The Invitation to Unnecessary Compromise
What is the poison that resides at the heart of the big lie that is win-win? You’ve heard of the deadly stuff. It’s called compromise. Many negotiators play the win-win game with an implicit invitation to debilitating early compromise on the part of their unwary adversaries, who are, in turn, almost programmed into this fatal mistake by the mantra of win-win. Those smooth-talking negotiators don’t compromise, but they demand that you do. (In the case of corporate purchasing departments, I guess their compromise is that they’re buying from you instead of from someone else.) And all the while, they put the happy face on their negotiations. GM acquired the deserved reputation of being a bully, so it and all the other big purchasing companies learned to be even more diligent in their use of win-win rhetoric, playing on our old-fashioned, all-American, Dale Carnegie instinct to win friends and influence people. They say, “Let’s team up on this, partner.” They play on the time-honored American tradition of collective bargaining. In fact, almost every recent book on negotiation – many dozens, if not hundreds, including academic texts and popular paperbacks alike – structure their wisdom and advice around legally mandated collective bargaining in labor relations (the National Labor Relations Act of 1935): negotiating in good faith, give-and-take, compromise. In collective bargaining, a negotiator can be sent to jail for failing to bargain in good faith – for rejecting win-win, in effect. It should be no surprise that many win-win gurus in this country were educated and trained in this field. In and of itself, tightly regulated collective bargaining is fine.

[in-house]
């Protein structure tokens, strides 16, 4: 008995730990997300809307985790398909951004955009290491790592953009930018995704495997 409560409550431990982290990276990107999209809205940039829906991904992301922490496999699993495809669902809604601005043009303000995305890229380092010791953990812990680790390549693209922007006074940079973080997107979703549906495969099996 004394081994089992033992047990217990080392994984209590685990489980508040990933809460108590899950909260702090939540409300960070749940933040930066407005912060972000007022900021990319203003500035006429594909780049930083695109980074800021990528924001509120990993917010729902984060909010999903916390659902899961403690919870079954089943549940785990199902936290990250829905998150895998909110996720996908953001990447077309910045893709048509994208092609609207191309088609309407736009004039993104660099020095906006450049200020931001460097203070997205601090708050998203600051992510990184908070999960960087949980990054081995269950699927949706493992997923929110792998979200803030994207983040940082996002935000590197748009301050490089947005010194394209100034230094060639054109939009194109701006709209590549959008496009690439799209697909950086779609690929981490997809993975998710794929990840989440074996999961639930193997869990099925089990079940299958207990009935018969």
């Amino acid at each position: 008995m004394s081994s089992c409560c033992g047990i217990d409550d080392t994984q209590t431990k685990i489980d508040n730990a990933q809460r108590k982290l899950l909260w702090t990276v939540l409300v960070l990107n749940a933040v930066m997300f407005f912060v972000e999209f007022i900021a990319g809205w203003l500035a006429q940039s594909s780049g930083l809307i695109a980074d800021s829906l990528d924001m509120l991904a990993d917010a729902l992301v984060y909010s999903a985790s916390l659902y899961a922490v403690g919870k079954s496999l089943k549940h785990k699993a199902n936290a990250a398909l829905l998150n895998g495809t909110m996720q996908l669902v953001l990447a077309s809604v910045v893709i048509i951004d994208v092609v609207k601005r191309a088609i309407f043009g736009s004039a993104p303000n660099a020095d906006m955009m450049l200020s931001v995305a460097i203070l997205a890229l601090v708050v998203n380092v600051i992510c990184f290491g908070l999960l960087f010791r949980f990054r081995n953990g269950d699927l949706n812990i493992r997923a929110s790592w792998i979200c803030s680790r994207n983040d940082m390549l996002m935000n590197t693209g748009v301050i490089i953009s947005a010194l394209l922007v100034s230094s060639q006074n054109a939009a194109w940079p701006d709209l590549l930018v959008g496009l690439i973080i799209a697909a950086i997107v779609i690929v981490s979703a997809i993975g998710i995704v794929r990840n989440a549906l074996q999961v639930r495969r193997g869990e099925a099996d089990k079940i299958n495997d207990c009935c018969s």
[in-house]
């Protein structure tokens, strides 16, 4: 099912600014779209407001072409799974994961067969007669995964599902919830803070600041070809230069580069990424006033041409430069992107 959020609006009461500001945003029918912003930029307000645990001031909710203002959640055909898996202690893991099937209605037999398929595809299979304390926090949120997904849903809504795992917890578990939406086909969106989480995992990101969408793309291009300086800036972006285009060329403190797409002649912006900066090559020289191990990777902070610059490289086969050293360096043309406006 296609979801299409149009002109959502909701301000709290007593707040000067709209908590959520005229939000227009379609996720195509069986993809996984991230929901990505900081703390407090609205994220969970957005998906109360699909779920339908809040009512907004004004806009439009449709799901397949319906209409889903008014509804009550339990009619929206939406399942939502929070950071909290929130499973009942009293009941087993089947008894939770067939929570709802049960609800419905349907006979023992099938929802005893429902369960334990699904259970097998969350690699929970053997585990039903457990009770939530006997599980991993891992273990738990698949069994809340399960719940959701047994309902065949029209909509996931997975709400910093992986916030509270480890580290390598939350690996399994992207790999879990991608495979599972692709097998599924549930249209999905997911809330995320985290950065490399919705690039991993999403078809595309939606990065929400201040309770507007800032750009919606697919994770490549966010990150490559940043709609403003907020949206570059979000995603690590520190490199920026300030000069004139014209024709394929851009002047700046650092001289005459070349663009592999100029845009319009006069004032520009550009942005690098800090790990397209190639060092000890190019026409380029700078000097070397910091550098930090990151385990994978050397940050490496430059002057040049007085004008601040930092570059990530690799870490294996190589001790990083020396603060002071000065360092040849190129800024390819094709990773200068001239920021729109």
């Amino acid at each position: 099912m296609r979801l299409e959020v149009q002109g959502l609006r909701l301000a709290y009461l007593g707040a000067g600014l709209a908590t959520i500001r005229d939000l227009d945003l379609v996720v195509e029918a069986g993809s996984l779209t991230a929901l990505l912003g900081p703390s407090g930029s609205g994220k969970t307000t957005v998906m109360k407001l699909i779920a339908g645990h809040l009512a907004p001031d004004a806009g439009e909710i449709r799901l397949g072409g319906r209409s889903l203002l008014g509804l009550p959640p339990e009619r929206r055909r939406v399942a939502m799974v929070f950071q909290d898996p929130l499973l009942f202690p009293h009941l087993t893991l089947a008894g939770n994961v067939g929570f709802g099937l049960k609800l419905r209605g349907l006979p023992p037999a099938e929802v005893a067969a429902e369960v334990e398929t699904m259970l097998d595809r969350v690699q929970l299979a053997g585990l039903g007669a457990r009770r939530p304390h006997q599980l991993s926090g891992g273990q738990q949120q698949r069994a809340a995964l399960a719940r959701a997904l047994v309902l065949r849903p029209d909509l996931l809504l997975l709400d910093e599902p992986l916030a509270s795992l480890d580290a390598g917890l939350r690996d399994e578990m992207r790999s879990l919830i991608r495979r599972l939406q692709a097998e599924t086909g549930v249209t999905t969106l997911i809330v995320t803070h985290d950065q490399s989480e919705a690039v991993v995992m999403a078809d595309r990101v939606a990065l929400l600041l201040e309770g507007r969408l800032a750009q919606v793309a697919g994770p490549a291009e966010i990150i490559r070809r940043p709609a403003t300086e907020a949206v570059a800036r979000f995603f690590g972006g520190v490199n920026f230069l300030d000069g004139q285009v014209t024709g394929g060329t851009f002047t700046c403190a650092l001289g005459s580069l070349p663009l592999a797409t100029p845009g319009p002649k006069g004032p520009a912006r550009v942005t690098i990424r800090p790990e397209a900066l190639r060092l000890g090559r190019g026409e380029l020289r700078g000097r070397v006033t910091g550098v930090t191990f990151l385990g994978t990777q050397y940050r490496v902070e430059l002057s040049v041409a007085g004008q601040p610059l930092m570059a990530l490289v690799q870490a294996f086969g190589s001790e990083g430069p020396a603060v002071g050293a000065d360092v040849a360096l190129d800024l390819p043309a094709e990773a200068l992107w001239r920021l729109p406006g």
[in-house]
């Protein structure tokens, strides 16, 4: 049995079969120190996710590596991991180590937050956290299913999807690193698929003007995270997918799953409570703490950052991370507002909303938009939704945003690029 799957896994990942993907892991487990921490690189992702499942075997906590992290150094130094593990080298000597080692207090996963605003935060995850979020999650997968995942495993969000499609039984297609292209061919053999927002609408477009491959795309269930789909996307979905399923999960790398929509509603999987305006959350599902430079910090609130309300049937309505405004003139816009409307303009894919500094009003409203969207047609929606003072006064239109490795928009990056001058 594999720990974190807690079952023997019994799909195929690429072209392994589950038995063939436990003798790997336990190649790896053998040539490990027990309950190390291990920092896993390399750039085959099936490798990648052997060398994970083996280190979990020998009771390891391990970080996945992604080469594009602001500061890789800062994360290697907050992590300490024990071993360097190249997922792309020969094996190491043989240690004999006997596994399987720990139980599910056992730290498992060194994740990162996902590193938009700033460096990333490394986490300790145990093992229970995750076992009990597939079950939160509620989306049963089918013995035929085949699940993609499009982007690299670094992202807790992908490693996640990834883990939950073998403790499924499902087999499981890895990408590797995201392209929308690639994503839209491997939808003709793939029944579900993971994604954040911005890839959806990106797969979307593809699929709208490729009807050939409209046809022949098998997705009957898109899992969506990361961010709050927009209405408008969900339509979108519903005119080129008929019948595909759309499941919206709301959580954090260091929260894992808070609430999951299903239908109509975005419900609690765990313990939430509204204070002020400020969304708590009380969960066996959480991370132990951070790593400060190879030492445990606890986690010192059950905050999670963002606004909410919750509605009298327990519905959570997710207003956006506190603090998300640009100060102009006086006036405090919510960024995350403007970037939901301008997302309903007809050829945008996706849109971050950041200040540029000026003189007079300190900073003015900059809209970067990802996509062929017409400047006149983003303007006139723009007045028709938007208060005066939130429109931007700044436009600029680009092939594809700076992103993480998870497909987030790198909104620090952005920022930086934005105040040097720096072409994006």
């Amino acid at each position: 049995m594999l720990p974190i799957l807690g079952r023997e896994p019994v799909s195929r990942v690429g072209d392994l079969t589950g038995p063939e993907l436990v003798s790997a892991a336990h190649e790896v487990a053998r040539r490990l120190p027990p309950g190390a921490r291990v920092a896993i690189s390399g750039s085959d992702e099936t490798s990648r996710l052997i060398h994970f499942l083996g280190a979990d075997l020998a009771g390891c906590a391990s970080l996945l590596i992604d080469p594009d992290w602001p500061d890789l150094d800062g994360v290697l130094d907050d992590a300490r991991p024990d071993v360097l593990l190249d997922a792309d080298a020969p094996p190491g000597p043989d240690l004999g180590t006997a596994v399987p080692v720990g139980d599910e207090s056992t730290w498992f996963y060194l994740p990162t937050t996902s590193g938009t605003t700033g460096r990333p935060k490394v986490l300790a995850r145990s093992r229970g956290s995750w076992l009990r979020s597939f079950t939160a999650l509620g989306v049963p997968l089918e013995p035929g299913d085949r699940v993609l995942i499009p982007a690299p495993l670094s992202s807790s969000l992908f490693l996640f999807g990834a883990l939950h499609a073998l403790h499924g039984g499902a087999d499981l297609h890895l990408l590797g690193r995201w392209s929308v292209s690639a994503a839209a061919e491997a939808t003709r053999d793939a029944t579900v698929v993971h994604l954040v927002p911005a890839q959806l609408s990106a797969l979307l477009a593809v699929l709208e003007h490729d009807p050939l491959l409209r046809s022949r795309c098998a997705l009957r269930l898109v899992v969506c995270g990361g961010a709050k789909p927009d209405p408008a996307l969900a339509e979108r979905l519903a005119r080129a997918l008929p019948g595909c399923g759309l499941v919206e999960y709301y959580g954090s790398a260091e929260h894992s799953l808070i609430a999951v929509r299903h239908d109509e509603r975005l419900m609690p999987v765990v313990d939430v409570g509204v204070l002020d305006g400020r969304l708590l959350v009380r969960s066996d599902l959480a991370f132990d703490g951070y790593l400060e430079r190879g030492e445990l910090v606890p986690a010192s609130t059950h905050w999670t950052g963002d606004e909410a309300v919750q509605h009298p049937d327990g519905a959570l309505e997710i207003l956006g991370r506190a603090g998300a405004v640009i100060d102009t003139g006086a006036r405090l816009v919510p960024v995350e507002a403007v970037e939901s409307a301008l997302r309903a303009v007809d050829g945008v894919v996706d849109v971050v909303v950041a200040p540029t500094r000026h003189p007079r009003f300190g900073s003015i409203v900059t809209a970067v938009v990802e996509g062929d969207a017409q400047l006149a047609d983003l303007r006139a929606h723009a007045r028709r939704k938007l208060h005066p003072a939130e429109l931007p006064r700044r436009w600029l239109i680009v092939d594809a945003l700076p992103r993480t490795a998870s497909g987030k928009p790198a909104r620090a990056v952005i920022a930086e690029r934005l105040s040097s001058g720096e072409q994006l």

So is generic “bargaining in good faith.” Of course you want to bargain and negotiate in good faith. I insist on it with my clients. But when the tiger across the table says, “Now, Denise,
Tom, you have to consider our legitimate interests here. We have to have a little good faith here, a litde win-win,” what is Denise and Tom’s first thought? It’s probably that they have to give up something if they need to sign this deal – and of course they do need to sign this deal, it’s such a big one for their company. They have allowed themselves to be subtly manipulated into feeling responsible for the results reported to his boss by their adversary.
They’re nice people, so they compromise in order to help their adversary become a winner, too, though they have no idea what makes him a winner. When naive, eager-to-earn Denise and Tom are negotiating with a cunning tiger w h o has also read the win-win books, they are in terrible jeopardy.
Please remember this: The negotiators for many of the dominant multinationals are tigers. Most if not all of the great businessmen and businesswomen are tigers. I dare you to walk into the negotiating cage with them or their colleagues or a team of cost optimization negotiators while using one of the win-win textbooks as your bible. If you don’t believe me, please check with suppliers for a certain worldwide delivery company and for certain retail clothing companies. Please check with smaller companies who deal daily with the giants of the Brave New Economy out on the West Coast. And I can assure you that negotiators in Saudi Arabia and Japan don’t know about our American tradition of collective bargaining – or if they do, it’s in order to take advantage of the negotiator who comes to their table with that mind-set. Was Ho Chi Minh playing winwin games in those fateful negotiations over Vietnam?